Here ’s a question I often get asked…..”Is Pilates okay for osteoarthritis, osteoporosis and osteopenia?”
The answer in short is “yes”…
Pilates is an ideal form of exercise for people suffering with osteoarthritis as it's low impact and focused on muscle strength, control, balance, posture and precise, aligned joint movement. In addition to that there are many amazing mental health benefits to be had by practicing breath control and mental focus!
To mitigate your risk of osteoporosis and osteopenia, or to treat the existing condition, recommended are regular weight-bearing or resistance training exercises.
In fact, movement has proven to be one of the most effective ways of slowing bone loss. Some studies even show it can aid in the regeneration of bone tissue.
Like our muscles, bones are living tissues. When we place force upon them through exercise, our bones adapt by building more cells and becoming more dense so they can better support the force exerted upon them.
In addition to strengthening bones, exercise serves to improve balance and coordination and keep our bodies agile. If someone who exercises frequently slips, they’re more likely to catch themselves before falling and avoid injury . And if they do suffer an injury, they are likely to recover more quickly.
There are some contraindications you should be aware of with Pilates. It is best to avoid any twisting, rolling or motions that involve rounding forward into flexion. While these sorts of moves can make up a large portion of a Pilates classes there are many beneficial moves you can still do. Look for moves that work to improve upper body posture, hip and shoulder mobility and core stability.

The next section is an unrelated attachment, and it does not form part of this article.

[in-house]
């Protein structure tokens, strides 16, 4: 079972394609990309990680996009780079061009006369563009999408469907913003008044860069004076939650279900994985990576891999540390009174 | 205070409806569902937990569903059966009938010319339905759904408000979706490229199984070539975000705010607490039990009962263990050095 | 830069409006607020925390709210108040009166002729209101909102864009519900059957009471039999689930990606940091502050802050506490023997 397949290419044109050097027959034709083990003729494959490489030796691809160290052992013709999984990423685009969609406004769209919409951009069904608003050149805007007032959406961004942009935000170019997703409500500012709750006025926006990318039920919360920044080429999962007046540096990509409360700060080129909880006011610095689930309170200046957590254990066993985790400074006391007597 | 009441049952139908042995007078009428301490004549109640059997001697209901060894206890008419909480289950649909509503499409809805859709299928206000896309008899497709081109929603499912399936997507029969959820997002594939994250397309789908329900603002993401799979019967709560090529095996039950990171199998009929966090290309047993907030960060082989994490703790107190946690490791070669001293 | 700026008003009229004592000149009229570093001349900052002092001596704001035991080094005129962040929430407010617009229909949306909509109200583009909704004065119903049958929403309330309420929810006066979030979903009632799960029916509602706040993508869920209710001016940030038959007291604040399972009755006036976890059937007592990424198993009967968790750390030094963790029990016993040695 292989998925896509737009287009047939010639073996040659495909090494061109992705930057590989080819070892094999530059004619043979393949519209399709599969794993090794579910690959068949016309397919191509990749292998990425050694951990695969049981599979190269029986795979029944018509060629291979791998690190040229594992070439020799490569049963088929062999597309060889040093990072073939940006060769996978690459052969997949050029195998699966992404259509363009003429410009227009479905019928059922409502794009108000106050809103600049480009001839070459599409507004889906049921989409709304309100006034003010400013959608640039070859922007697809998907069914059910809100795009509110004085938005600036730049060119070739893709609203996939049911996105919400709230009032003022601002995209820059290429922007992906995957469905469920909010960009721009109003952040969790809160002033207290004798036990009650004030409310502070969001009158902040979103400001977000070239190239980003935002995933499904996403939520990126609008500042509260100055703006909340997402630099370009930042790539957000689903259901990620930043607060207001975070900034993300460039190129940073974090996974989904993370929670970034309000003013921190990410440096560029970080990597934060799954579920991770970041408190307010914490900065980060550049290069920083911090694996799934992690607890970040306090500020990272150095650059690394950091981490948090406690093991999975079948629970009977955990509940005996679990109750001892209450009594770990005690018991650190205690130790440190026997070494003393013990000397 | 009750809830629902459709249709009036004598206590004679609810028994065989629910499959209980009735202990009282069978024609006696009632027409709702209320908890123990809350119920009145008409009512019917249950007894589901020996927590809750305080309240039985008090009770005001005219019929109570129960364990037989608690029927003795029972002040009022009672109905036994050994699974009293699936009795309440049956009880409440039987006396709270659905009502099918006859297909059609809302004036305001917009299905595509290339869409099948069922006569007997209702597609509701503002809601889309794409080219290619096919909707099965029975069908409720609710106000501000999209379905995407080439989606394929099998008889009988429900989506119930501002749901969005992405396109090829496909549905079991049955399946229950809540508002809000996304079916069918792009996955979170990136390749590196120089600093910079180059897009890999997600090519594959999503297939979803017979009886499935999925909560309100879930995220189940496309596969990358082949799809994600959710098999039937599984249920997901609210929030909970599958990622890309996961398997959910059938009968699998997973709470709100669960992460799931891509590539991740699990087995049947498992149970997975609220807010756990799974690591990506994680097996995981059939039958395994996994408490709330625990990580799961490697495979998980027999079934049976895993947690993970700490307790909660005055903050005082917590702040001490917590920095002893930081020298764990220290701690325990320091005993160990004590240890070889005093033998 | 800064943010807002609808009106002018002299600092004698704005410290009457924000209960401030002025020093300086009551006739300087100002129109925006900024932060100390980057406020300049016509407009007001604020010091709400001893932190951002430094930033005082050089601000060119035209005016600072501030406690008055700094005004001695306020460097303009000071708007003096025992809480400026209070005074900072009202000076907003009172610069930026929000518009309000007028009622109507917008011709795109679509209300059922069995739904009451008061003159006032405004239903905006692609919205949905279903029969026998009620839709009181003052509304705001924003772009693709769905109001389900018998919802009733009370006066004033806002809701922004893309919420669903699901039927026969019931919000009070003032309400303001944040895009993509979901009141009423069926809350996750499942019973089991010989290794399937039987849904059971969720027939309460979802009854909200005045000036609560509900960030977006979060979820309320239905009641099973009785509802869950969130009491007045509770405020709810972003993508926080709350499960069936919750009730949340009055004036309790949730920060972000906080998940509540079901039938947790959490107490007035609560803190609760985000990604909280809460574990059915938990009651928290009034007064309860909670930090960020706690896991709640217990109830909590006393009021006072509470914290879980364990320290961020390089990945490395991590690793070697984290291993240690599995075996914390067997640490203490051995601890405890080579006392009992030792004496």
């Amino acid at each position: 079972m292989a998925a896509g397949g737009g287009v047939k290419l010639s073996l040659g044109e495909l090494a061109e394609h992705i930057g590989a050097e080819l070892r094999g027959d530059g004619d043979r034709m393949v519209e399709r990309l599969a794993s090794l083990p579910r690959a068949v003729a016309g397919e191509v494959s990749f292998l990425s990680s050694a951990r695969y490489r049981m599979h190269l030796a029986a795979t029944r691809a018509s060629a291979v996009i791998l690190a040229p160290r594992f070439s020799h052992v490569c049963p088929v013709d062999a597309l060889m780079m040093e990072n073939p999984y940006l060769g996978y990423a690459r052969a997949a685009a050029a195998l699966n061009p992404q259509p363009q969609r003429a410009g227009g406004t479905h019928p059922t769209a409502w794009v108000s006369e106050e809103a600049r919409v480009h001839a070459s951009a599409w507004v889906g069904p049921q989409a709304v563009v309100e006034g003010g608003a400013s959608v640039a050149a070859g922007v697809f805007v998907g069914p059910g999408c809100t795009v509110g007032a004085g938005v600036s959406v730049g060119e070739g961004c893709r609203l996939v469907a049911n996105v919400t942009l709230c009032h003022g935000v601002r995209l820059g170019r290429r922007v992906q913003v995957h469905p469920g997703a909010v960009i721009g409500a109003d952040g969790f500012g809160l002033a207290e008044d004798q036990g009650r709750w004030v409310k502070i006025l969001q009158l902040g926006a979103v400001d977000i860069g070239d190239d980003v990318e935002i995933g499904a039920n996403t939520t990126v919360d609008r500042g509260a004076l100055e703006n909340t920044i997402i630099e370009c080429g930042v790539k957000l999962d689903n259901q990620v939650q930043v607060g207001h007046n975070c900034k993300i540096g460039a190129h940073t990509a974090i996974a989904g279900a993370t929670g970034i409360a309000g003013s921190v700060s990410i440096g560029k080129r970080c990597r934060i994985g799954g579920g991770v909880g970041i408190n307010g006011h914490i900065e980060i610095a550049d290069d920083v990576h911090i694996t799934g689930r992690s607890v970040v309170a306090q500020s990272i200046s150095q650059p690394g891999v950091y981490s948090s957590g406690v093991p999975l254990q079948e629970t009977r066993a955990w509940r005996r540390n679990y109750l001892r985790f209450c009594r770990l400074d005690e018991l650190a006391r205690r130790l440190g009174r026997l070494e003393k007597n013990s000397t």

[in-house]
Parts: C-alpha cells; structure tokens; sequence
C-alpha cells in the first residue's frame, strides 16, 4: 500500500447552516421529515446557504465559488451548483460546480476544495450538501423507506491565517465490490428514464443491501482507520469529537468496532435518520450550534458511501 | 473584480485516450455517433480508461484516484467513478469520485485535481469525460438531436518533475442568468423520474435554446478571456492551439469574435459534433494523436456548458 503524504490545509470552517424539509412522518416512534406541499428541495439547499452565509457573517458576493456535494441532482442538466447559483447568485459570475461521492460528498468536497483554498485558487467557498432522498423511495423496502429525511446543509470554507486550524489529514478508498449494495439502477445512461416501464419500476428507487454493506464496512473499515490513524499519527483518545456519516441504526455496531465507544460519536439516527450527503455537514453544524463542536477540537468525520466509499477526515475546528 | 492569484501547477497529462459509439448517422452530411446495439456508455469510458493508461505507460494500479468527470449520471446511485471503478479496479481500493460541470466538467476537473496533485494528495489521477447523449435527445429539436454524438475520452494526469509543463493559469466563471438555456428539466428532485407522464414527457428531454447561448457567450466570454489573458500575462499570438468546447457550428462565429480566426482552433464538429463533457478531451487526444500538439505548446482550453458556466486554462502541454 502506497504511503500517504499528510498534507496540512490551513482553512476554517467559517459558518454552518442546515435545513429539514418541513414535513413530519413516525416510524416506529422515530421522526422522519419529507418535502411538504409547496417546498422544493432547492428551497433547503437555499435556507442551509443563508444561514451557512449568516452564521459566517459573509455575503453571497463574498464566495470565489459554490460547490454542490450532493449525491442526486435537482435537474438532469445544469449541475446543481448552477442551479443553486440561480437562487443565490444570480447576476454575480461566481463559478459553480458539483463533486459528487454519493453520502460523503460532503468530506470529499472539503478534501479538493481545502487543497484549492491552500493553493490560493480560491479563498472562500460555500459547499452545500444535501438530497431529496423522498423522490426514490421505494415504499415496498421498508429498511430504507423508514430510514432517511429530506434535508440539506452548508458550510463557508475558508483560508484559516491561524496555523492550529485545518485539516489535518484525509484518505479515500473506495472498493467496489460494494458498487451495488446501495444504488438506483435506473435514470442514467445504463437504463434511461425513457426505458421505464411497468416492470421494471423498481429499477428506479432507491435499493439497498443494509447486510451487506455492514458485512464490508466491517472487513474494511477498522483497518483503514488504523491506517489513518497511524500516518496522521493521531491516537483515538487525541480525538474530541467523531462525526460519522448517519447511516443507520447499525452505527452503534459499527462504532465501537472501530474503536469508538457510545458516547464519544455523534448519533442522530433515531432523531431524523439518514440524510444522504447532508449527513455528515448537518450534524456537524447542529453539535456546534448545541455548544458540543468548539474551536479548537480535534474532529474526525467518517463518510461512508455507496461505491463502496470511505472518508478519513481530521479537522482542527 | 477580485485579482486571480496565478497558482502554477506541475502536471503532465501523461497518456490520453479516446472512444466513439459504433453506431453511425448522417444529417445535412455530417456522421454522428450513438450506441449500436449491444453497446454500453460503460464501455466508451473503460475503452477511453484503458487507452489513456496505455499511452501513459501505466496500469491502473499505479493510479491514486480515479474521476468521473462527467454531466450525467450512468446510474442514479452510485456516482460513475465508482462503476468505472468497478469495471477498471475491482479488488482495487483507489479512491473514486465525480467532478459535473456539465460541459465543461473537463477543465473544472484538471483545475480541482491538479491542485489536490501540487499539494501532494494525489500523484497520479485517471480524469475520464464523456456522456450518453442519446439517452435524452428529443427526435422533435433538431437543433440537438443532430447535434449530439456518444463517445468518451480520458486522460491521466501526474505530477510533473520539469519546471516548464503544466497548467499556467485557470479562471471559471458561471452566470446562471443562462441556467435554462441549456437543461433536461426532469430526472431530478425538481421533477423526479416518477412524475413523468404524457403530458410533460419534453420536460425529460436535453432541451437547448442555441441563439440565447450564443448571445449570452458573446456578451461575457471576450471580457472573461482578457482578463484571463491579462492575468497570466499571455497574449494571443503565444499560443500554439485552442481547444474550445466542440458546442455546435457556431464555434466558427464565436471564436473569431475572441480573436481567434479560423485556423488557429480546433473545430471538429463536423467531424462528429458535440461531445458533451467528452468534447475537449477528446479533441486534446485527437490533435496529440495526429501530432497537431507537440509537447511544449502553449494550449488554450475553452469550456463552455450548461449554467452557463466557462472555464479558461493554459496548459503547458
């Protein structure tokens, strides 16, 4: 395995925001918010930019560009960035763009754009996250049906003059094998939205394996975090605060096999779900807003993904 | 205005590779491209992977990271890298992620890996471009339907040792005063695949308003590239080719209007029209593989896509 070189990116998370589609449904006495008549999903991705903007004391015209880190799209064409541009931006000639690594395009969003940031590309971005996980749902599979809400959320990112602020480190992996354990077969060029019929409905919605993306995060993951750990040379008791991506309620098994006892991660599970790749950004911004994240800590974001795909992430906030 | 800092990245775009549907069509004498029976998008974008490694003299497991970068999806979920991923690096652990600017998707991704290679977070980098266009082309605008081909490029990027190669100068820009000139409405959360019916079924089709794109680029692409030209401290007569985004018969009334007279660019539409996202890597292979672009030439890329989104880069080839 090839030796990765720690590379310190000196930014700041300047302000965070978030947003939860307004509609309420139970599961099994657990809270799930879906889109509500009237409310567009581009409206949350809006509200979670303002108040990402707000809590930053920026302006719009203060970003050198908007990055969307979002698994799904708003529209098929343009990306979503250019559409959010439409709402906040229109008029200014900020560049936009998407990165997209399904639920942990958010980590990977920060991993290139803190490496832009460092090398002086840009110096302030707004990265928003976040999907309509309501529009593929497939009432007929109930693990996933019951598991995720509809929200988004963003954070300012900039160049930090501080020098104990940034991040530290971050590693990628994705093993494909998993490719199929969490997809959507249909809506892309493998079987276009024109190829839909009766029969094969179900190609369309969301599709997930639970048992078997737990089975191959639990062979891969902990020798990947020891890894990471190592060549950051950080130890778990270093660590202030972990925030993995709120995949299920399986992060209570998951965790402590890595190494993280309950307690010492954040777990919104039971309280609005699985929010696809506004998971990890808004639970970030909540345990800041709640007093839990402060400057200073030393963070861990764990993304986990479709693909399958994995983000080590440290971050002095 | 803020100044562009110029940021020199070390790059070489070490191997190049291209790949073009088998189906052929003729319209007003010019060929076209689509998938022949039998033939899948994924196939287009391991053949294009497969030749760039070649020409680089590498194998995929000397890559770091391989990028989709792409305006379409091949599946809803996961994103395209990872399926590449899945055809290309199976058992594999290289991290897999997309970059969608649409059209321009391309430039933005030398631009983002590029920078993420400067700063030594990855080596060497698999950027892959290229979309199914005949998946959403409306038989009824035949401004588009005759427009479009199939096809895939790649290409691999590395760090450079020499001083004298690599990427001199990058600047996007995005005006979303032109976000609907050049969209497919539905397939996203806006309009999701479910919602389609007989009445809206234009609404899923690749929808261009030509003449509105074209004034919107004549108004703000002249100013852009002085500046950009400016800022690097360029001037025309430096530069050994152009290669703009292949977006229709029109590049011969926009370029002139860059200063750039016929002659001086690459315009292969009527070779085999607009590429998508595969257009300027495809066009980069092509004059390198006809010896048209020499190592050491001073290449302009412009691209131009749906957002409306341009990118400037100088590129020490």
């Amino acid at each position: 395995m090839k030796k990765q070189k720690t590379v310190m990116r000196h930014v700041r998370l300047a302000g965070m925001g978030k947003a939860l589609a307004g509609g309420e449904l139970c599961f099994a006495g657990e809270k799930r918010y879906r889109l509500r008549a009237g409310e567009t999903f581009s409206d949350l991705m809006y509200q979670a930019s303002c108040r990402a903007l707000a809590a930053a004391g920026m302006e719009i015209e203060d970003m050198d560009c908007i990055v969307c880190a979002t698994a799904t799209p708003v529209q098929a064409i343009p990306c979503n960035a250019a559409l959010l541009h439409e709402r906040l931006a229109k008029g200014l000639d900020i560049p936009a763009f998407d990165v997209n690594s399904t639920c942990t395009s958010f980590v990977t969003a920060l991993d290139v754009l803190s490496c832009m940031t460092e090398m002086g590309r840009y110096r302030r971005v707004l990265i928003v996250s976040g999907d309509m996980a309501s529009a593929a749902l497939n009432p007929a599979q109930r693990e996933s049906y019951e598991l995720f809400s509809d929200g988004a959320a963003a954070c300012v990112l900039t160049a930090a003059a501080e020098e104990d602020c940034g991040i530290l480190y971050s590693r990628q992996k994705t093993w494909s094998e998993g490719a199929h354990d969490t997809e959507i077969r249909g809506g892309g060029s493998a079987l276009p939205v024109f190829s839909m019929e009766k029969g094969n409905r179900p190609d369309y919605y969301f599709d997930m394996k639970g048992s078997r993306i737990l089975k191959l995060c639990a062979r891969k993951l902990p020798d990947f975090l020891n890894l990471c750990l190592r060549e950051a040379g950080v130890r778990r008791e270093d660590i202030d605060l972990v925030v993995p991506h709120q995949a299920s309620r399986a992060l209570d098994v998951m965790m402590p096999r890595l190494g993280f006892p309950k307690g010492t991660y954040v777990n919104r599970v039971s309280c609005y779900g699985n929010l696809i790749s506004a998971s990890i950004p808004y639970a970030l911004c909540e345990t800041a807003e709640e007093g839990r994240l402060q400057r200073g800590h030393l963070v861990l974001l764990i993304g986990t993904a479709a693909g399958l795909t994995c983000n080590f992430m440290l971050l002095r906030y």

If you are considering adding Pilates into your physical fitness repertoire make sure you choose an instructor who is well aware of how to work with osteoporosis and osteoarthritis. You may be best to chose a “one on one” program with a Pilates instructor or try to find a class geared towards protecting and improving bone health.
If you suffer from back pain, check with your physician before beginning Pilates or any exercise program. There are simple exercises that help you learn the basic concepts of Pilates such as activating the core muscles and maintaining a neutral spine. From there, you can progress to the traditional Mat work. Listen to your body. Think quality of movement, not the quantity of repetitions.